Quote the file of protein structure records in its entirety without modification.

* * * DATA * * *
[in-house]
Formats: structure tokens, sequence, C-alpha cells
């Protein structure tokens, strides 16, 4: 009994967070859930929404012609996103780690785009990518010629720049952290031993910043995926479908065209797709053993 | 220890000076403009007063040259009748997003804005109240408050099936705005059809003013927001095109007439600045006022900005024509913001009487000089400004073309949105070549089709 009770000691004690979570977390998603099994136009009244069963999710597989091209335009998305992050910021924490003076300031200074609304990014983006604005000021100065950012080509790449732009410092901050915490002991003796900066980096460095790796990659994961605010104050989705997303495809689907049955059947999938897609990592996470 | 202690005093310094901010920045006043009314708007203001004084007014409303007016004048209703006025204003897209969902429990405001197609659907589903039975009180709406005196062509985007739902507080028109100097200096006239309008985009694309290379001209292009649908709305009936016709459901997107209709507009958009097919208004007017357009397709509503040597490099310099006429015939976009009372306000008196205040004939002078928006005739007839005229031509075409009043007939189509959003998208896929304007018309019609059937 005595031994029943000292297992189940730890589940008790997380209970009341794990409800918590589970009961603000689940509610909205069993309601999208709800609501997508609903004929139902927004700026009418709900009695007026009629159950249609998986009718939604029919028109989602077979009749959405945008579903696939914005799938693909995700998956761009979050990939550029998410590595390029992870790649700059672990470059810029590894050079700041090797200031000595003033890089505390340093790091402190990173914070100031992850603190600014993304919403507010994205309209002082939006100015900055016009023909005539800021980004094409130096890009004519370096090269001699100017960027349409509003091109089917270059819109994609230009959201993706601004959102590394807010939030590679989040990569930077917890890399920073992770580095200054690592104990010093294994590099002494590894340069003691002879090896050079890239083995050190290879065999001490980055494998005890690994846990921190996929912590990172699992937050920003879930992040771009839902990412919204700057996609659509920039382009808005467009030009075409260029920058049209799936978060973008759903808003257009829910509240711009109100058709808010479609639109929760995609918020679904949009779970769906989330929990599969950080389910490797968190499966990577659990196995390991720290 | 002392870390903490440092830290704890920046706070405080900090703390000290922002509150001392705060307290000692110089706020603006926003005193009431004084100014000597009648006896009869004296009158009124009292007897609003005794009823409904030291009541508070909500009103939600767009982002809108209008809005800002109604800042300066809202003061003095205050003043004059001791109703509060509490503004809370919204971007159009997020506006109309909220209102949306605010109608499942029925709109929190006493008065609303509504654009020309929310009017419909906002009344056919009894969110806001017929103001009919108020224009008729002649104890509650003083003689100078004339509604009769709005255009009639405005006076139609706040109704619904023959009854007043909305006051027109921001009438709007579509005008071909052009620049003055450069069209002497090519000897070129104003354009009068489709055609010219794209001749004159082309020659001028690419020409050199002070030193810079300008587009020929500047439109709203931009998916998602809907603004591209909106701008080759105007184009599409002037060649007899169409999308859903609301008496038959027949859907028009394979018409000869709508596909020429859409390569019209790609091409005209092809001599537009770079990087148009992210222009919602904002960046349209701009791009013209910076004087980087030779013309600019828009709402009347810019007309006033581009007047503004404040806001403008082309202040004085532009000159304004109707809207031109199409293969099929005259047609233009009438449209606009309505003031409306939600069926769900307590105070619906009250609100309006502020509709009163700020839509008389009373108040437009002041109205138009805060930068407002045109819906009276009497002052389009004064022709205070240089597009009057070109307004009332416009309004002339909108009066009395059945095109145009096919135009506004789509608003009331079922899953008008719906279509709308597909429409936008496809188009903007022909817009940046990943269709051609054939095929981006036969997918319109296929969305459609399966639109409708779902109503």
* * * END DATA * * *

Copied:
[in-house]
Formats: structure tokens, sequence, C-alpha cells
């Protein structure tokens, strides 16, 4: 009994967070859930929404012609996103780690785009990518010629720049952290031993910043995926479908065209797709053993 | 220890000076403009007063040259009748997003804005109240408050099936705005059809003013927001095109007439600045006022900005024509913001009487000089400004073309949105070549089709 009770000691004690979570977390998603099994136009009244069963999710597989091209335009998305992050910021924490003076300031200074609304990014983006604005000021100065950012080509790449732009410092901050915490002991003796900066980096460095790796990659994961605010104050989705997303495809689907049955059947999938897609990592996470 | 202690005093310094901010920045006043009314708007203001004084007014409303007016004048209703006025204003897209969902429990405001197609659907589903039975009180709406005196062509985007739902507080028109100097200096006239309008985009694309290379001209292009649908709305009936016709459901997107209709507009958009097919208004007017357009397709509503040597490099310099006429015939976009009372306000008196205040004939002078928006005739007839005229031509075409009043007939189509959003998208896929304007018309019609059937 005595031994029943000292297992189940730890589940008790997380209970009341794990409800918590589970009961603000689940509610909205069993309601999208709800609501997508609903004929139902927004700026009418709900009695007026009629159950249609998986009718939604029919028109989602077979009749959405945008579903696939914005799938693909995700998956761009979050990939550029998410590595390029992870790649700059672990470059810029590894050079700041090797200031000595003033890089505390340093790091402190990173914070100031992850603190600014993304919403507010994205309209002082939006100015900055016009023909005539800021980004094409130096890009004519370096090269001699100017960027349409509003091109089917270059819109994609230009959201993706601004959102590394807010939030590679989040990569930077917890890399920073992770580095200054690592104990010093294994590099002494590894340069003691002879090896050079890239083995050190290879065999001490980055494998005890690994846990921190996929912590990172699992937050920003879930992040771009839902990412919204700057996609659509920039382009808005467009030009075409260029920058049209799936978060973008759903808003257009829910509240711009109100058709808010479609639109929760995609918020679904949009779970769906989330929990599969950080389910490797968190499966990577659990196995390991720290 | 002392870390903490440092830290704890920046706070405080900090703390000290922002509150001392705060307290000692110089706020603006926003005193009431004084100014000597009648006896009869004296009158009124009292007897609003005794009823409904030291009541508070909500009103939600767009982002809108209008809005800002109604800042300066809202003061003095205050003043004059001791109703509060509490503004809370919204971007159009997020506006109309909220209102949306605010109608499942029925709109929190006493008065609303509504654009020309929310009017419909906002009344056919009894969110806001017929103001009919108020224009008729002649104890509650003083003689100078004339509604009769709005255009009639405005006076139609706040109704619904023959009854007043909305006051027109921001009438709007579509005008071909052009620049003055450069069209002497090519000897070129104003354009009068489709055609010219794209001749004159082309020659001028690419020409050199002070030193810079300008587009020929500047439109709203931009998916998602809907603004591209909106701008080759105007184009599409002037060649007899169409999308859903609301008496038959027949859907028009394979018409000869709508596909020429859409390569019209790609091409005209092809001599537009770079990087148009992210222009919602904002960046349209701009791009013209910076004087980087030779013309600019828009709402009347810019007309006033581009007047503004404040806001403008082309202040004085532009000159304004109707809207031109199409293969099929005259047609233009009438449209606009309505003031409306939600069926769900307590105070619906009250609100309006502020509709009163700020839509008389009373108040437009002041109205138009805060930068407002045109819906009276009497002052389009004064022709205070240089597009009057070109307004009332416009309004002339909108009066009395059945095109145009096919135009506004789509608003009331079922899953008008719906279509709308597909429409936008496809188009903007022909817009940046990943269709051609054939095929981006036969997918319109296929969305459609399966639109409708779902109503």